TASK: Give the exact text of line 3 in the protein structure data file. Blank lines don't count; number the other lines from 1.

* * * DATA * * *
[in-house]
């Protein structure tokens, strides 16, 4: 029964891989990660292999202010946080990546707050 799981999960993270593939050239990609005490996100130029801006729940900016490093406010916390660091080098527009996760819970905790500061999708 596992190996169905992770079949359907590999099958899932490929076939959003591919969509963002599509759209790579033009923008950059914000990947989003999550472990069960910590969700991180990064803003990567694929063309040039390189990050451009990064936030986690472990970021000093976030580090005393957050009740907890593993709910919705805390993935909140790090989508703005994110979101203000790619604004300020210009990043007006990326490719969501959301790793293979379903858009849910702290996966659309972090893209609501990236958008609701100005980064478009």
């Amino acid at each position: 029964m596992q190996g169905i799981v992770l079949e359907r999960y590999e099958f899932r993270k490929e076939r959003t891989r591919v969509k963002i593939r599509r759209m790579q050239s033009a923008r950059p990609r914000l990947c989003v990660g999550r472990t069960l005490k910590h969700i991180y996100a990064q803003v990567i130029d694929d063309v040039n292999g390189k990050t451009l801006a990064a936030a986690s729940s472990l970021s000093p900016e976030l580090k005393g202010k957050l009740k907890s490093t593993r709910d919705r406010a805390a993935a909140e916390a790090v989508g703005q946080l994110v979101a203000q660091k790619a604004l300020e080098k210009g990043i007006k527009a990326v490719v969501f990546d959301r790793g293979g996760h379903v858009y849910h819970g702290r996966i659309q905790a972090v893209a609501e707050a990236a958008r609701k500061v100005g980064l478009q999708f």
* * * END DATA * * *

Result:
């Amino acid at each position: 029964m596992q190996g169905i799981v992770l079949e359907r999960y590999e099958f899932r993270k490929e076939r959003t891989r591919v969509k963002i593939r599509r759209m790579q050239s033009a923008r950059p990609r914000l990947c989003v990660g999550r472990t069960l005490k910590h969700i991180y996100a990064q803003v990567i130029d694929d063309v040039n292999g390189k990050t451009l801006a990064a936030a986690s729940s472990l970021s000093p900016e976030l580090k005393g202010k957050l009740k907890s490093t593993r709910d919705r406010a805390a993935a909140e916390a790090v989508g703005q946080l994110v979101a203000q660091k790619a604004l300020e080098k210009g990043i007006k527009a990326v490719v969501f990546d959301r790793g293979g996760h379903v858009y849910h819970g702290r996966i659309q905790a972090v893209a609501e707050a990236a958008r609701k500061v100005g980064l478009q999708f």